Now in season, Pomegranates, though native to Iraq and Iran, remind me of my childhood, which I spent far away on the beautiful tropical island of Jamaica. Somewhat hard to eat, the hard fruits that grew in our yards would be left alone by adults, leaving us free as children to pick and eat to our hearts’ content. The hard skins of the small fruit would be ripped open by the older ones and then we would go through picking at the fleshy pink and white seeds, taking care to discard the bitter white lining between the compartments and the hard seeds at the centre. We didn’t like them and maybe it was that very reason why they grew in the yard in the first place.
When I came to live in the Middle East some years ago, I was stunned to see large pomegranates as big as grapefruits in the markets as the ones back home were at largest, the size of a lemon. I was even more shocked that once opened, they revealed bright red seed that were much sweeter than those in my Caribbean homeland. Needless to say, I went on a binge, and proudly touted my red tongue quite childishly in the mirror in utter glee. Also surprising to me was the fact that they were being used in recipes here. No adult in Jamaica would bother to do such a thing because it was thought to be too tricky to peel and only children have the patience to play with their food before actually being able to eat it.
There is no reason why you should avoid pomegranates and so we are helping you to peel yours with ease and this method preserves the flesh so you will yield more and loose less. Here’s how we turned a childhood treat into an adult epicurean delight!
Using the tip of a sharp knife, gently score a circle around the top of the fruit. Try to pierce only the skin and not the fruit beneath. You may use a paring knife if you need more control, but we are ok with using our chef’s knife. You will be using your other hand to hold the fruit but as this was a one woman demonstration, the camera is in my other hand and this is just for illustration. I would never attempt this with only one hand. Note that I have placed a plastic cutting board on top of my wooden cutting board because these red poms stain and I didn’t want my board stained!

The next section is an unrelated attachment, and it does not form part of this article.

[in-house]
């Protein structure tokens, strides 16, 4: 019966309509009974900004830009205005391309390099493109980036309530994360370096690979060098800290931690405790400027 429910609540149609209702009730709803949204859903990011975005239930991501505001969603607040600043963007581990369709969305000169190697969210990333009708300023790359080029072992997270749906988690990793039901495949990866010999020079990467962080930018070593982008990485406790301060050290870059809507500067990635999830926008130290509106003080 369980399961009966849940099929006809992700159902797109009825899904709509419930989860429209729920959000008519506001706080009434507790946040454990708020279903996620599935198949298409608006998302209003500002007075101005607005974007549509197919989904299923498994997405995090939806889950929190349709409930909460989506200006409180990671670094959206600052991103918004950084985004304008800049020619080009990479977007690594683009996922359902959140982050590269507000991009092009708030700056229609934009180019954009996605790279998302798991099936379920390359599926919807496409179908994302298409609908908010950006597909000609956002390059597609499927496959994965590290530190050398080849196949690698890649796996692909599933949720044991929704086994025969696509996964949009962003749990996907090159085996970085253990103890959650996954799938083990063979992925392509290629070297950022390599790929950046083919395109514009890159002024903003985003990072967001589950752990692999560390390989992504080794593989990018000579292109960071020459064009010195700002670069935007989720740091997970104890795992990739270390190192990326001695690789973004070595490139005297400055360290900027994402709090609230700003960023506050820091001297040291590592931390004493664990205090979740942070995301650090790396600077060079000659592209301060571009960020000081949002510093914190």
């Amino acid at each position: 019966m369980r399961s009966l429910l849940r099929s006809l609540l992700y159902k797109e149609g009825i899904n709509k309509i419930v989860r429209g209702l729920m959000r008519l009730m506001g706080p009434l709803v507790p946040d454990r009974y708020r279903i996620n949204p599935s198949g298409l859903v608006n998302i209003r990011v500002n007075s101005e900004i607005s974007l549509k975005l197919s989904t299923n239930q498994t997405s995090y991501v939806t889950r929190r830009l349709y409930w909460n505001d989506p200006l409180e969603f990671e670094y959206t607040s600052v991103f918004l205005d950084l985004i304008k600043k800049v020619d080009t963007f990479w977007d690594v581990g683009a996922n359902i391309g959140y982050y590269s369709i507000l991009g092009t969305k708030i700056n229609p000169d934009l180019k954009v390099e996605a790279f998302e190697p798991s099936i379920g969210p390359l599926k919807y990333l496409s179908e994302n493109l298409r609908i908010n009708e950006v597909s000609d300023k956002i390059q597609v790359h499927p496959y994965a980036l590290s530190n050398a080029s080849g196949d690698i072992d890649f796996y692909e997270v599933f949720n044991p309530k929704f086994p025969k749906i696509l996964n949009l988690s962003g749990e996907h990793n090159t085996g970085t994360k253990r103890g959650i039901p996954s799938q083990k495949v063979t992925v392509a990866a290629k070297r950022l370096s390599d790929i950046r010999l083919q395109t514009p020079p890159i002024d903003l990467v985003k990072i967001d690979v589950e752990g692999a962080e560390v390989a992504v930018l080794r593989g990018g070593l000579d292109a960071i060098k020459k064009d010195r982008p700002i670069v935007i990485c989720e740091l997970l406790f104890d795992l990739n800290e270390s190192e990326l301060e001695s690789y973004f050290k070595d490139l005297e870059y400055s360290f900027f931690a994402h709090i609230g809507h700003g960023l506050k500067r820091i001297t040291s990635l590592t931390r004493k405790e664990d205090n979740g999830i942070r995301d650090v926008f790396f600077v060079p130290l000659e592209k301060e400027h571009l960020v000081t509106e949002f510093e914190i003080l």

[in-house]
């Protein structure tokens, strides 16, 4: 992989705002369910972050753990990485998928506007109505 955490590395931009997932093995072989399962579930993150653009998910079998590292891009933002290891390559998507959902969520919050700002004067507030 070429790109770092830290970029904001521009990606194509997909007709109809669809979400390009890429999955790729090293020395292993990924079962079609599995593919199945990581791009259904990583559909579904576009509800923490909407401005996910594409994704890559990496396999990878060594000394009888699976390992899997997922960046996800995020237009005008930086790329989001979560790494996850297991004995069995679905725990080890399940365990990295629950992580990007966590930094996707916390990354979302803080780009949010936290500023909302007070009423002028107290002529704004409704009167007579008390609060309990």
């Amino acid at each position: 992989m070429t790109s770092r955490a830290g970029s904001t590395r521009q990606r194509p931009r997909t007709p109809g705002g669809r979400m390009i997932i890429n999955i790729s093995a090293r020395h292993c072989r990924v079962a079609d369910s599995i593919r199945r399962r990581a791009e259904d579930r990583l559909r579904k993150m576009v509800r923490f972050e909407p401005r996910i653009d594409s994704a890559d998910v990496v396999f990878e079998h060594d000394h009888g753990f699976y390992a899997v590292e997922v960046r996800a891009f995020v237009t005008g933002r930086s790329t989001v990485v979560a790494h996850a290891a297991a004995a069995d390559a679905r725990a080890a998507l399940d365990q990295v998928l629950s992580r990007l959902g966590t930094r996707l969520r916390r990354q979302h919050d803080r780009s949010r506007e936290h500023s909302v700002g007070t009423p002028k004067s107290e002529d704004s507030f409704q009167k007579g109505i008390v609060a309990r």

Once you have completed the circle, gently peel away the top of the fruit.
It will look like an exposed brain (if only brains looked this good in the raw! You will also see white veins separating the fruit into 4-5 segments.
Using the tip of your knife, score along each vein lengthwise to the bottom of the fruit. You will be using your other hand to hold the fruit, again reminding you that this is a one woman demonstration so camera is in other hand. There is no way to do this without two hands!
Once all segments are scored, put your thumb in the top middle of the fruit with other fingers down the bottom for support. Do the same with the other hand. Remember, I only have one to show you 🙂 Once secured, gently pull each hand apart, ripping the fruit.
It will break apart into the segments. Further separate segments that are still intact. Then gently pick the fruits away from the hard sking and tear away the bitter white part that segments the fruit. Some people bash a wooden spoon on the fruit but you lose too much juice (which splatters) when you do that.
And there you have it- your reward! Place in a bowl and munch away, juice it, or use these jewels to adorn other dishes like our Chinese Stir Fry Duck with Pomegranate. Yum!